How did I get on this carpet?

Life is such an amazing and beautiful thing. Ceaselessly astonishing and surprising to me. The mystery of it all continues to amaze me each and every day. Experiencing and interacting with the Divine and the Divine’s sense of humor has, often simultaneously, brought me to my knees in gut-wrenching sobs while feeling the embrace of Love and Compassion as I sit there crumpled up in a ball of snotting, overwhelming emotion and awareness of Truth and how far from and close to it I am, sometimes all at once.

Every time I experience an opportunity for some significant jump in growth and dedicate myself to pursuing that jump, to embracing it before and around me, to unfold and become more of my True Self Momma and Papa inevitably call me to the carpet about it – usually within a 24 hr period. That call typically manifests in the form of some challenge. The Divine is ALWAYS listening, and while I imagine They hoot and holler and cheer for us when we make such declarations of dedication to change and healing and are ready and willing to coach us and walk through the whole sticky, messy, and some times painful process of it with us, They are compassionate enough to test us first, to provide us an ‘out’, to make sure we really mean it. My challenge after taking up the mantle of Love and Gratitude on my crusade of anti-negativity showed up in the form of our almost 21 year old son behaving like a complete douche and, well, a typical 21 yr old male with a history of trauma who has only just begun the healing process.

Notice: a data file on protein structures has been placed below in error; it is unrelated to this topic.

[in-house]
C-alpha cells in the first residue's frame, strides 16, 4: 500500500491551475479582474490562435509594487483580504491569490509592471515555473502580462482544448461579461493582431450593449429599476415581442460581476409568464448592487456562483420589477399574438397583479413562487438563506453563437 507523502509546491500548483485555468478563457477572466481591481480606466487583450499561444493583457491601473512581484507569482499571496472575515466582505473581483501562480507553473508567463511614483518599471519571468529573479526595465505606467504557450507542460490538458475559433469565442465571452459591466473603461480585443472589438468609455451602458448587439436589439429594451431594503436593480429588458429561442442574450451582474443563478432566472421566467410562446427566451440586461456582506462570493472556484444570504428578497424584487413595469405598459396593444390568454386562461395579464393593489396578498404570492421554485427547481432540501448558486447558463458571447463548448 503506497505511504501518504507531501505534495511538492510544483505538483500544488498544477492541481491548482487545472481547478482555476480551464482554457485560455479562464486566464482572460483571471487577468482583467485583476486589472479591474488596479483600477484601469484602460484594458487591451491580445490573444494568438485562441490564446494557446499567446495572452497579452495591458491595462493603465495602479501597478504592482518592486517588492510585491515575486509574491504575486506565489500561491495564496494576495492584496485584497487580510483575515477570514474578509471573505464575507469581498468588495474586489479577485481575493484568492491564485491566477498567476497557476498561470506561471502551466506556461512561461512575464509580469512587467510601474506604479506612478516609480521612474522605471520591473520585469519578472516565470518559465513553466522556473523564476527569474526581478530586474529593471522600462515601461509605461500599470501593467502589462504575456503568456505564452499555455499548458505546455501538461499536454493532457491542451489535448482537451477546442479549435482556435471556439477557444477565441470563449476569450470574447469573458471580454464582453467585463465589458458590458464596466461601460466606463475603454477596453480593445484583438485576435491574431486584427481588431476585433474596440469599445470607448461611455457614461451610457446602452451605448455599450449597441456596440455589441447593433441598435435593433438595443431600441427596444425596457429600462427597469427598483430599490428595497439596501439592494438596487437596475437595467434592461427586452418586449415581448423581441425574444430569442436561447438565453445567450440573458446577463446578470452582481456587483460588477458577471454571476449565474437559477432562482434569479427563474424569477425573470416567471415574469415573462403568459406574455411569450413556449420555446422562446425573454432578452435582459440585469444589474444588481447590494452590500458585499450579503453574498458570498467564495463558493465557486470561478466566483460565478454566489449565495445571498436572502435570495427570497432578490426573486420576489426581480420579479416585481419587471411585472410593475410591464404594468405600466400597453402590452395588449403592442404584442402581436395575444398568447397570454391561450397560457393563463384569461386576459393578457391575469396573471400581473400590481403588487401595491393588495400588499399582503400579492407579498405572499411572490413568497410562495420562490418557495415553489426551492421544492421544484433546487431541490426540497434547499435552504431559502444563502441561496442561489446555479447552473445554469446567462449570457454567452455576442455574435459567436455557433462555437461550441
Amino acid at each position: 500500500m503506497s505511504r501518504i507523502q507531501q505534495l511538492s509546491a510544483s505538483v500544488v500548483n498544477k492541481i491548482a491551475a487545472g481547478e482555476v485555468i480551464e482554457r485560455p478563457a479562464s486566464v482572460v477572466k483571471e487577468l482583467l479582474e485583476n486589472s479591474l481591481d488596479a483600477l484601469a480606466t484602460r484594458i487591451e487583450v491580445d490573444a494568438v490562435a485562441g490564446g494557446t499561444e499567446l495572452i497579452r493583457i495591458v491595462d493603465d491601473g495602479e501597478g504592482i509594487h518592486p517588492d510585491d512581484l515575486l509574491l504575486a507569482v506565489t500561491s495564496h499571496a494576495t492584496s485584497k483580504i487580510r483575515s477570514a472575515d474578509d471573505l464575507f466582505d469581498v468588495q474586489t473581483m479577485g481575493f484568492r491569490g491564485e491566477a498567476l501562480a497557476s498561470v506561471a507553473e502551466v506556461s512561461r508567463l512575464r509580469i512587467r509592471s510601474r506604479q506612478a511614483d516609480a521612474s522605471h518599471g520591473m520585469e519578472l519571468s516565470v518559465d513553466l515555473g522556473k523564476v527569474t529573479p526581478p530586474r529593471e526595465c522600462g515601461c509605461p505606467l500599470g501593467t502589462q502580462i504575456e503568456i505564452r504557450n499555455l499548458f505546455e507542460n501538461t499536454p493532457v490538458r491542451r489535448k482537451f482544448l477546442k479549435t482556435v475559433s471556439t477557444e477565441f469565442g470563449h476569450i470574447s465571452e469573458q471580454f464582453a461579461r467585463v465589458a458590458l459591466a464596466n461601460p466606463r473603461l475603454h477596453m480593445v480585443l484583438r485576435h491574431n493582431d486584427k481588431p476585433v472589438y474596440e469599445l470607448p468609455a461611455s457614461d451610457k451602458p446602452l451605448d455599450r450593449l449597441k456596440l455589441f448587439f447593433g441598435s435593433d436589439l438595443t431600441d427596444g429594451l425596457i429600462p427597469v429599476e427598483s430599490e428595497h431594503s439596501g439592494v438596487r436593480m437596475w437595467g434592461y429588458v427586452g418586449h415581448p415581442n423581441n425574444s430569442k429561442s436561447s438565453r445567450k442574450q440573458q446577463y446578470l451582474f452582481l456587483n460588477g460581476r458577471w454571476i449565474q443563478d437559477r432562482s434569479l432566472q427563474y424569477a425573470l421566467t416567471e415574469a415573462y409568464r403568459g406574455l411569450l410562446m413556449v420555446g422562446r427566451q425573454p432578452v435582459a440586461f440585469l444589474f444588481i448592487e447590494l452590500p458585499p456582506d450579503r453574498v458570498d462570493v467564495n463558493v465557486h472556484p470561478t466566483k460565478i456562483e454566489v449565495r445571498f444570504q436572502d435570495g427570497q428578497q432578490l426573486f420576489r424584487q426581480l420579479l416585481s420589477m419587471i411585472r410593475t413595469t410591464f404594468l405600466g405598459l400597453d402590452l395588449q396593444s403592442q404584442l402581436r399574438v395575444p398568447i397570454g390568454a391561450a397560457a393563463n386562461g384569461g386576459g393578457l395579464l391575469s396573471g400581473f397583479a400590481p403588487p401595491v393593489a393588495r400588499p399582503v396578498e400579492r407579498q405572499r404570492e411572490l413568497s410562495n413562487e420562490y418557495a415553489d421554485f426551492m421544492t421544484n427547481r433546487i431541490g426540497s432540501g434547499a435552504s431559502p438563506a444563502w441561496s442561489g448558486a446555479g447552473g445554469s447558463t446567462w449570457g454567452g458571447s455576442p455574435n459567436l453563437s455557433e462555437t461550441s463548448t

The incident itself is less important than was my response to it. Now, perhaps it’s my Irish ancestry at work, but I am a temperamental being who also happens to be, among other things, relentless, willful and headstrong. It’s a delicious combination of traits (I’m not being sarcastic – really, it is marvelous), and one of the mysteries is that just those four traits can comingle in myriad different measures to produce an astounding number of different reactions and responses. Some healing and creative, some…well, not so much. On this particular occasion, they coalesced and manufactured a river of lava, a veritable flow of fury that simmered below the surface and threatened to geiser at the slightest misstep or lack of adequate contrition on our son’s part. I spent the whole of yesterday walking around in restless agitation, justifying my emotional state by reminding myself of our son’s inappropriate demanding, ungrateful, disrespectful, and bitchy behavior. Replaying the scene of our argument on a movie reel in my mind with extra attention and encore performances of the part where he called my wife (his mother) a “crazy lady.” Like a school yard bully, I aimed a steely eyeball at him (when I deigned to look upon his face) throughout the day, my ears on high alert like a cat’s ready to pounce at the smallest nuance of attitude. I didn’t try to move past the mad. I reveled in it, keeping it barely managed.